An astronaut goes on a space walk outside the International Space Station. NASA/JSC

Astronauts might be even more at risk for developing cancer than previously thought, with the cells that are damaged by radiation in space turning against the body’s healthy ones.

Scientists are calling for more research into the potential effects of radiation and how to protect space travelers against it based on their findings, which suggest the cancer risk is double what is commonly believed. Their study in the journal Scientific Reports relied on what was called a “nontargeted effect model,” in which the researchers observed what happened to healthy cells that are innocent bystanders, hanging out near cells that have been seriously damaged.

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The model suggested that in addition to radiation damaging cells and causing mutations that might lead to cancer, it also drives those messed up cells to send signals to healthy counterparts — in a way that might cause them to mutate as well. That unhealthy relationship could lead to more tumors.

This study focused on radiation causing cancer, but the true health risks of radiation go further than that for astronauts. According to the study, astronauts exposed to radiation in space could also develop nervous system problems, cataracts and circulatory system diseases.

There have been studies into these and other conditions, including recent research that suggests the weightlessness of space affects the way blood vessels operate, decreasing the amount of oxygen that they carry to muscles and thus weakening astronauts.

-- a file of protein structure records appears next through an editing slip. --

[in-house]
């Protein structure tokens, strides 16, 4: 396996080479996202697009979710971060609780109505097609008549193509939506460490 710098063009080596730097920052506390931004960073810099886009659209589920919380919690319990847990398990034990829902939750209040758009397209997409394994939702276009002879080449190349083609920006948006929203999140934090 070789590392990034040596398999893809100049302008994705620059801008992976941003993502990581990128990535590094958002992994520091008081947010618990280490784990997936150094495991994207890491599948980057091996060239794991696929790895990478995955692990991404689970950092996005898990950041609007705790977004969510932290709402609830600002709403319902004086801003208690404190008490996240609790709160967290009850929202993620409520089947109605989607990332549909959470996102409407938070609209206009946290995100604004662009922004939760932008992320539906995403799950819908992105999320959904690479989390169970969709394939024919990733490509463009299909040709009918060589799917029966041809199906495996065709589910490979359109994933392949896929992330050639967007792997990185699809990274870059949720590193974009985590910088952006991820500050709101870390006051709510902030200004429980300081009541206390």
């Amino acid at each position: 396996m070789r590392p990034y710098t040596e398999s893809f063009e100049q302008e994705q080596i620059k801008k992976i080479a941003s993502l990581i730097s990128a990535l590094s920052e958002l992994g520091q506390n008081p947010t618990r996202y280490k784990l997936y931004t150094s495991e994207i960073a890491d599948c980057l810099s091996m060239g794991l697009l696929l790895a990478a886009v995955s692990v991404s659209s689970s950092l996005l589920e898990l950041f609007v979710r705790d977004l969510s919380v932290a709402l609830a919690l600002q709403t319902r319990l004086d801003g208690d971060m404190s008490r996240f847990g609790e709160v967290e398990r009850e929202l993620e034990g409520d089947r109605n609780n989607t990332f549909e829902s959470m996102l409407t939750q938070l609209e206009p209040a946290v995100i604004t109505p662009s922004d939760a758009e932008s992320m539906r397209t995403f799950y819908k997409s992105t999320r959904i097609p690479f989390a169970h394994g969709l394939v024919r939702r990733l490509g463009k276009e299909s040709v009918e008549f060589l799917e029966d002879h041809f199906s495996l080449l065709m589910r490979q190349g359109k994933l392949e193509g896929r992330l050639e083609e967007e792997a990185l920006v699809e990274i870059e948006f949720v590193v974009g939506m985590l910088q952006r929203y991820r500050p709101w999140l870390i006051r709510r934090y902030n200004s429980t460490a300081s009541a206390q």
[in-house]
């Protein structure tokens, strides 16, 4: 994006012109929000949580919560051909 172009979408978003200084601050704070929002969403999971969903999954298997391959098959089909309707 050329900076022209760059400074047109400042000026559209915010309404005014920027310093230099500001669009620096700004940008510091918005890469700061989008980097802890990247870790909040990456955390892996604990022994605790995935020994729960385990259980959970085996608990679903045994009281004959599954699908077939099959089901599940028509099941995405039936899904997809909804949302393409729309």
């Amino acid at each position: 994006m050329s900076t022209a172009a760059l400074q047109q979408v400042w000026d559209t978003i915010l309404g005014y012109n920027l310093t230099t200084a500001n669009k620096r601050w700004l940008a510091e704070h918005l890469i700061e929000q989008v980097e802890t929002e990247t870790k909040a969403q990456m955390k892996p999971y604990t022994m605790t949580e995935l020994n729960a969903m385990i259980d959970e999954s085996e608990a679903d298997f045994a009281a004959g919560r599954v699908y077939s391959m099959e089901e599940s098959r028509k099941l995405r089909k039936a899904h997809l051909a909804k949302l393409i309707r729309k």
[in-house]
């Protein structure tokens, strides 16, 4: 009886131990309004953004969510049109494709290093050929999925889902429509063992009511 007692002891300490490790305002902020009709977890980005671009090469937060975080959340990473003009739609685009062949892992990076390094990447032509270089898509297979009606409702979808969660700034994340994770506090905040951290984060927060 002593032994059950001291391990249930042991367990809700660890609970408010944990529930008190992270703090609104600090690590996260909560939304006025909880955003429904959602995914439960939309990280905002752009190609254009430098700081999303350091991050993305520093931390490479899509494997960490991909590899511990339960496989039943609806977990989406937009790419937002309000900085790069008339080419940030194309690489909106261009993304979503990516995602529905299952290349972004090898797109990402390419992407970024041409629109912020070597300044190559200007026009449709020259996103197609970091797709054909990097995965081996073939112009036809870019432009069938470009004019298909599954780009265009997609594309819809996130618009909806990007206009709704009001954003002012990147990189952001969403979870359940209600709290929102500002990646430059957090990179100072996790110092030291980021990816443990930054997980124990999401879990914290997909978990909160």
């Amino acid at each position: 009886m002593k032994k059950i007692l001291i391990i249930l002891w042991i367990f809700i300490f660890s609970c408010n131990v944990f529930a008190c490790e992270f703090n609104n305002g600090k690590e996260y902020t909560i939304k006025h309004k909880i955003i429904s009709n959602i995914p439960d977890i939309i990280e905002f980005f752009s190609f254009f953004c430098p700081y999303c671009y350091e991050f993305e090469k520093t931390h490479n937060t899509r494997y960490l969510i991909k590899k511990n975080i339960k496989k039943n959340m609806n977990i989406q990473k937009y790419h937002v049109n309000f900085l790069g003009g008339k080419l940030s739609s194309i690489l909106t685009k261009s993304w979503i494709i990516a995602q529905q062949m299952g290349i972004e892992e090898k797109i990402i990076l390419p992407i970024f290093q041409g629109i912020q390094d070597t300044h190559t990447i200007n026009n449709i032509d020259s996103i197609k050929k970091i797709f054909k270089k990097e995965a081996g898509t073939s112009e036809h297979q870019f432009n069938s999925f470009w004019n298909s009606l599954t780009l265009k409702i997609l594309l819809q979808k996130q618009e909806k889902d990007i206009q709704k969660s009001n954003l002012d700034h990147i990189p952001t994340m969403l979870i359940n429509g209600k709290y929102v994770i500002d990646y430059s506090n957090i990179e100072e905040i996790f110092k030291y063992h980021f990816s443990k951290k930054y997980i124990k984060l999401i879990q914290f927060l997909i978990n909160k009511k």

The issue of space radiation causing cancer, or any other health issue, is particularly important if humans travel to Mars or any other new planet or moon, as the astronauts would get higher doses of radiation compared to what they take in low Earth orbit, such as during a stay on the International Space Station.

“The exploration of Mars will require missions of 900 days or longer with more than one year in deep space, where exposures to all energies of [galactic cosmic rays] are unavoidable,” the study says. The explorers will be completely “outside the protection of the Earth’s magnetic field.”

Lead author Francis Cucinotta, at the University of Nevada, Las Vegas, explained that current technology doesn’t do much to prevent these radiation-related illnesses.

“Current levels of radiation shielding would, at best, modestly decrease the exposure risks,” he said in a UNLV statement.

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For humans who may one day live in a colony on another planet, like Mars, the risk could be even greater because of the long-term exposure. After traveling through unprotected space, landing on the Red Planet will offer no relief since the Martian atmosphere is so thin, radiation still beats down heavily. If those explorers build a human colony and stay long enough to have children and grandchildren, and so on, without better protection from the radiation, it would cause genetic mutations that could affect the course of human evolution.